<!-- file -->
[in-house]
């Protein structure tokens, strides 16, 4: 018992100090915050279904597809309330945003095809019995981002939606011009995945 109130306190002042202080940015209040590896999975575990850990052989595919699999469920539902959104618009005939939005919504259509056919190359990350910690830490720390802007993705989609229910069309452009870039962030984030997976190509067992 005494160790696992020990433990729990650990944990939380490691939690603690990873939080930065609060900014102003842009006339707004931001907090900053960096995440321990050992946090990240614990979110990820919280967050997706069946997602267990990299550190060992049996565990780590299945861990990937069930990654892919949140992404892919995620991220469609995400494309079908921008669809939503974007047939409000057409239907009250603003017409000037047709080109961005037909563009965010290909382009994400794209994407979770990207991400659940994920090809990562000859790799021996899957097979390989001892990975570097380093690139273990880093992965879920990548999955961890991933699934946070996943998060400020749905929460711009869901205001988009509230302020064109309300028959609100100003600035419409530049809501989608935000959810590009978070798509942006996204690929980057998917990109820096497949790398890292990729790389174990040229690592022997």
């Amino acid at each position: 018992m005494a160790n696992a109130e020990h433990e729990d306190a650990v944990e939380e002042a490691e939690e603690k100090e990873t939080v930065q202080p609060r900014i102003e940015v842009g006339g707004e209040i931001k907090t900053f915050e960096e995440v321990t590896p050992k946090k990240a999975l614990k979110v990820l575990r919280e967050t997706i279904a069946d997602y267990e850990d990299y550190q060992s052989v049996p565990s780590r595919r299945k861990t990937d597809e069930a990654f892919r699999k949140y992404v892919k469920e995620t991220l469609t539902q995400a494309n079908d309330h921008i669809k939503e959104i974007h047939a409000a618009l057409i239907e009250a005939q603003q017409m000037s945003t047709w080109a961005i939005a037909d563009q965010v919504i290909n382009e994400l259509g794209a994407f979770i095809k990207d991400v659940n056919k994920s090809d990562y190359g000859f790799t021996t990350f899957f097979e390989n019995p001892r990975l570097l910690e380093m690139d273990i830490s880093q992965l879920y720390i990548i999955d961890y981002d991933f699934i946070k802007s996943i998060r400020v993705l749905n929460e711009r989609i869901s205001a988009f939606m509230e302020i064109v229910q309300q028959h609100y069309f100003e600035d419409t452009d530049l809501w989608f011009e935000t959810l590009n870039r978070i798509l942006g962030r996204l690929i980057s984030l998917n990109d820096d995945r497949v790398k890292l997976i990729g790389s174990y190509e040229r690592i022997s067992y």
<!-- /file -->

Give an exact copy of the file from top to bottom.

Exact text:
[in-house]
């Protein structure tokens, strides 16, 4: 018992100090915050279904597809309330945003095809019995981002939606011009995945 109130306190002042202080940015209040590896999975575990850990052989595919699999469920539902959104618009005939939005919504259509056919190359990350910690830490720390802007993705989609229910069309452009870039962030984030997976190509067992 005494160790696992020990433990729990650990944990939380490691939690603690990873939080930065609060900014102003842009006339707004931001907090900053960096995440321990050992946090990240614990979110990820919280967050997706069946997602267990990299550190060992049996565990780590299945861990990937069930990654892919949140992404892919995620991220469609995400494309079908921008669809939503974007047939409000057409239907009250603003017409000037047709080109961005037909563009965010290909382009994400794209994407979770990207991400659940994920090809990562000859790799021996899957097979390989001892990975570097380093690139273990880093992965879920990548999955961890991933699934946070996943998060400020749905929460711009869901205001988009509230302020064109309300028959609100100003600035419409530049809501989608935000959810590009978070798509942006996204690929980057998917990109820096497949790398890292990729790389174990040229690592022997």
């Amino acid at each position: 018992m005494a160790n696992a109130e020990h433990e729990d306190a650990v944990e939380e002042a490691e939690e603690k100090e990873t939080v930065q202080p609060r900014i102003e940015v842009g006339g707004e209040i931001k907090t900053f915050e960096e995440v321990t590896p050992k946090k990240a999975l614990k979110v990820l575990r919280e967050t997706i279904a069946d997602y267990e850990d990299y550190q060992s052989v049996p565990s780590r595919r299945k861990t990937d597809e069930a990654f892919r699999k949140y992404v892919k469920e995620t991220l469609t539902q995400a494309n079908d309330h921008i669809k939503e959104i974007h047939a409000a618009l057409i239907e009250a005939q603003q017409m000037s945003t047709w080109a961005i939005a037909d563009q965010v919504i290909n382009e994400l259509g794209a994407f979770i095809k990207d991400v659940n056919k994920s090809d990562y190359g000859f790799t021996t990350f899957f097979e390989n019995p001892r990975l570097l910690e380093m690139d273990i830490s880093q992965l879920y720390i990548i999955d961890y981002d991933f699934i946070k802007s996943i998060r400020v993705l749905n929460e711009r989609i869901s205001a988009f939606m509230e302020i064109v229910q309300q028959h609100y069309f100003e600035d419409t452009d530049l809501w989608f011009e935000t959810l590009n870039r978070i798509l942006g962030r996204l690929i980057s984030l998917n990109d820096d995945r497949v790398k890292l997976i990729g790389s174990y190509e040229r690592i022997s067992y």